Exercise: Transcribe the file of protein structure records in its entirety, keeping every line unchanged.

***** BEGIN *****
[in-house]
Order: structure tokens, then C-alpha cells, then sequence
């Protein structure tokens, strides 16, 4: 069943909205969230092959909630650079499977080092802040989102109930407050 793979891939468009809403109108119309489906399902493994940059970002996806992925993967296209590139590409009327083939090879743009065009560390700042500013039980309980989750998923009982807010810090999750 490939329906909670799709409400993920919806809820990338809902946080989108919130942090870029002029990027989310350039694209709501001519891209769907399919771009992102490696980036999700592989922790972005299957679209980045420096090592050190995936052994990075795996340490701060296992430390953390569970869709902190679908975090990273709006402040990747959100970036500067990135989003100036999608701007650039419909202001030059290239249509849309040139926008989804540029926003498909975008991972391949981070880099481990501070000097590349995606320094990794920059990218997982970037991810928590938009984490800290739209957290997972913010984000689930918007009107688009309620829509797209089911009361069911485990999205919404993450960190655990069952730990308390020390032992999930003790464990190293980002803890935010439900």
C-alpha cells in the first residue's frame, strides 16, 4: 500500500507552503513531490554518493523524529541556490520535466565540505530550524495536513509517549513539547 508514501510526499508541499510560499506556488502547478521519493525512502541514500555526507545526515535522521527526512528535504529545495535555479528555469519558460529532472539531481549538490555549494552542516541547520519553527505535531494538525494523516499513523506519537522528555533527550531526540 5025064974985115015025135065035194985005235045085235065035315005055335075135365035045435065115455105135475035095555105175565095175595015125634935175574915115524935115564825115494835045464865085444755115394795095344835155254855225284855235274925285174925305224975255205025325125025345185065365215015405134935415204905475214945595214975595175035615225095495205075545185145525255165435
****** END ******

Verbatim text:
[in-house]
Order: structure tokens, then C-alpha cells, then sequence
């Protein structure tokens, strides 16, 4: 069943909205969230092959909630650079499977080092802040989102109930407050 793979891939468009809403109108119309489906399902493994940059970002996806992925993967296209590139590409009327083939090879743009065009560390700042500013039980309980989750998923009982807010810090999750 490939329906909670799709409400993920919806809820990338809902946080989108919130942090870029002029990027989310350039694209709501001519891209769907399919771009992102490696980036999700592989922790972005299957679209980045420096090592050190995936052994990075795996340490701060296992430390953390569970869709902190679908975090990273709006402040990747959100970036500067990135989003100036999608701007650039419909202001030059290239249509849309040139926008989804540029926003498909975008991972391949981070880099481990501070000097590349995606320094990794920059990218997982970037991810928590938009984490800290739209957290997972913010984000689930918007009107688009309620829509797209089911009361069911485990999205919404993450960190655990069952730990308390020390032992999930003790464990190293980002803890935010439900």
C-alpha cells in the first residue's frame, strides 16, 4: 500500500507552503513531490554518493523524529541556490520535466565540505530550524495536513509517549513539547 508514501510526499508541499510560499506556488502547478521519493525512502541514500555526507545526515535522521527526512528535504529545495535555479528555469519558460529532472539531481549538490555549494552542516541547520519553527505535531494538525494523516499513523506519537522528555533527550531526540 5025064974985115015025135065035194985005235045085235065035315005055335075135365035045435065115455105135475035095555105175565095175595015125634935175574915115524935115564825115494835045464865085444755115394795095344835155254855225284855235274925285174925305224975255205025325125025345185065365215015405134935415204905475214945595214975595175035615225095495205075545185145525255165435